Stocks are set to hit new lows this year, investor survey finds

(Bloomberg) – Investors have little faith in U.S. stocks even after this month’s surge: Most say the market hasn’t bottomed yet due to concerns over corporate earnings.

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That’s the view of around 70% of the 383 respondents to the latest MLIV Pulse survey, with the largest weighting – 35% – saying the lows won’t be reached until the second half of 2023. Less than a quarter believe that stocks have already reached their trough. The results show how shaken investors remain after equities fell last year, with worries growing over the outlook for corporate earnings as the economy slows.

Driving home the changing landscape, nearly half of participants say the key to stocks this week will be quarterly results from Apple Inc., Meta Platforms Inc. and Exxon Mobil Corp., rather than the Reserve’s decision. Federal or whatever President Jerome Powell says on Wednesday. The central bank is widely expected to make a quarter-point hike on Feb. 1, the smallest increase in nearly a year.

“There’s a lot of negativity and uncertainty among investors right now – and for good reason,” said Michael Sheldon, chief investment officer at RDM Financial Group. “It’s a tough time as financial conditions have eased in recent months with rising stock prices, which is not what the Fed wants as it tries to slow the economy to get inflation under control. .”

The S&P 500 index enters this week up 6% in 2023, on pace with its best January since 2019, as signs of slowing inflation and slowing growth have boosted bets that the Fed is about to end its tightening cycle. Yet the most aggressive rate hike effort in decades, combined with a spiral of price and wage increases, has created a difficult environment for companies to boost profits.

About 90% of respondents expect inflation to continue to decline in 2023, but to remain above the Fed’s 2% target. This ties in with doubts about equities, as the question of how long inflation will stay high has made it difficult for investors to position themselves in 2023.

Stock bulls are a solid minority, with just 18% of survey participants saying they plan to increase their exposure to the S&P 500 in the next month. More than half say they will keep their exposure at the same level, while 27% plan to reduce it.

The overarching question as profits rise is the path of growth. The U.S. economy is showing signs of a mild slowdown that the central bank would like to see as it attempts to rein in inflation without triggering a sharp decline.

Forecasters expect US economic activity to contract in the second and third quarters.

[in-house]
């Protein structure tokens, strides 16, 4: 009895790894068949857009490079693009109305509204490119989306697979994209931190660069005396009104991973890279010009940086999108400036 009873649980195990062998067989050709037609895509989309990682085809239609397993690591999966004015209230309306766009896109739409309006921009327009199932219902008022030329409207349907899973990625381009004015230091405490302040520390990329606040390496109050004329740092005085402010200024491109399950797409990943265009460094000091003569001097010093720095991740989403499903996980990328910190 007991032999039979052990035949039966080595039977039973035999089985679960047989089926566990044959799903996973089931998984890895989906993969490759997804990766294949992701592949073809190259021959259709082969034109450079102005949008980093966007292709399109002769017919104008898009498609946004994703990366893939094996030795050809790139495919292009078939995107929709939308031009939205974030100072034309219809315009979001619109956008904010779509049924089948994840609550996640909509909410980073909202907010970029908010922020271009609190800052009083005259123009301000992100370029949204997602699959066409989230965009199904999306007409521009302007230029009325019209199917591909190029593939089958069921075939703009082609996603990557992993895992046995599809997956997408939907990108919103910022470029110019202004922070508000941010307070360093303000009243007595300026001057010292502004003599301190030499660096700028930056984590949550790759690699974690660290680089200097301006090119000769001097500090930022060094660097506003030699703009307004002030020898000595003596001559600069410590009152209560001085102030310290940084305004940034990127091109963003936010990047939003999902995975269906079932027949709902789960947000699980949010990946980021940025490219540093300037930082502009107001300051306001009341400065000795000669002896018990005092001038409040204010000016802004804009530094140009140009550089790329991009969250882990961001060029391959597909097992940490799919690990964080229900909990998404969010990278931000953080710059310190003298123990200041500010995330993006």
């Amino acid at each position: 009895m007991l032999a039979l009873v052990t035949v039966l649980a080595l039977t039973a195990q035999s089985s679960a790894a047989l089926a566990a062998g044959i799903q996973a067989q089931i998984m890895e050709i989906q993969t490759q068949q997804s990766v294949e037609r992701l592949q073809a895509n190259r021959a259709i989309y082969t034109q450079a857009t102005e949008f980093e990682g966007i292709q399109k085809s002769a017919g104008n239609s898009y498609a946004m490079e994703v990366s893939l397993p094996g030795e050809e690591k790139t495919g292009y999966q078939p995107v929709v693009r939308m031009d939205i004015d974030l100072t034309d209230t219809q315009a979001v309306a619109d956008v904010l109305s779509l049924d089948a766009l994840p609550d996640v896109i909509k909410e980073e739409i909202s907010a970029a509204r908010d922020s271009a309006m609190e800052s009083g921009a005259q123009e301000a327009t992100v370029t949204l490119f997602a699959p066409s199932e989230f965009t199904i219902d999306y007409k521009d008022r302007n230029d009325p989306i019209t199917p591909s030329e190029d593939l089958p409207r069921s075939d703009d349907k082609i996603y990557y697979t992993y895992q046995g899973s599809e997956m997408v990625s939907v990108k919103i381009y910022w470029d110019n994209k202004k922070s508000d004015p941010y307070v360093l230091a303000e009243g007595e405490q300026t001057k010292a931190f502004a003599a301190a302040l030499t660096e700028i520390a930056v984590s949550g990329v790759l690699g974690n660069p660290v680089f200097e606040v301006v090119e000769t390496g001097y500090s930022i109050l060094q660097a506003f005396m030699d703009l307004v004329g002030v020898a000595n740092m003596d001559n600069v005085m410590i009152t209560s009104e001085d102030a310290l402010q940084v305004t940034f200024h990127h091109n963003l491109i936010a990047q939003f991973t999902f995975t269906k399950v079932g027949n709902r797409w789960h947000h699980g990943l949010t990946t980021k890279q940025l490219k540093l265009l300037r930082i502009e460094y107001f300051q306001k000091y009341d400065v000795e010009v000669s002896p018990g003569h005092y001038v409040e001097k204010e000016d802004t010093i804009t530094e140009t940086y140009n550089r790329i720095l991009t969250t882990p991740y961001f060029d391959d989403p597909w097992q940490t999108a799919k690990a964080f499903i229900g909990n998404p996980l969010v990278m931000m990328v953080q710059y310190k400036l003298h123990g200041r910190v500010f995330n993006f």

“This could be the most anticipated recession the United States has ever seen, if it happens, with some economic indicators already signaling that it is likely,” said Sheldon of RDM Financial Group. “The stock market has likely bottomed, but I wouldn’t be surprised to see further weakness in the spring as investors price in weaker economic data and weaker earnings.”

Bond traders expect the economic situation to be dire enough that the Fed will have to cut spending later this year, with swaps pricing that the US central bank will first raise its key rate to just under 5 % or less by mid-2023. Part of this bet is the expectation that inflation will continue to decline, giving the Fed room to pivot.

“History tells us that nine months after the last rate hike, the Fed tends to lower interest rates,” CFRA chief investment strategist Sam Stovall said in an interview with Bloomberg TV.

This contrasts with the message from a range of Fed officials saying they will raise rates more than 5% and not cut them this year.

More than half of survey participants said they agreed with DoubleLine Capital LP chief investment officer Jeffrey Gundlach that it’s best to watch what the bond market is saying about the trajectory of the Fed, as opposed to signals from central bank officials.

Read more: Gundlach says to listen to the bond market rather than feed on rates

The obvious risk is that it could turn out to be wishful thinking on the part of shareholders who were battered last year as the Fed reacted aggressively to runaway inflation and Treasury yields soared. arrow.

Some investors are warning of a fight against the Fed, especially with corners of the economy — like the labor market — showing resilience in the face of higher borrowing costs. If the Fed wins the chicken game this cycle, the survey pessimists would seem prescient.

“The Treasury market is pretty complacent,” said Tracy Chen, portfolio manager at Brandywine Global Investment Management. “I don’t think the Fed will cut rates this year because they’re probably not happy with the state of the labor market, so there could be another sell-off in Treasuries.

For more market analysis, see the MLIV blog. To subscribe to MLIV Pulse stories, click here.

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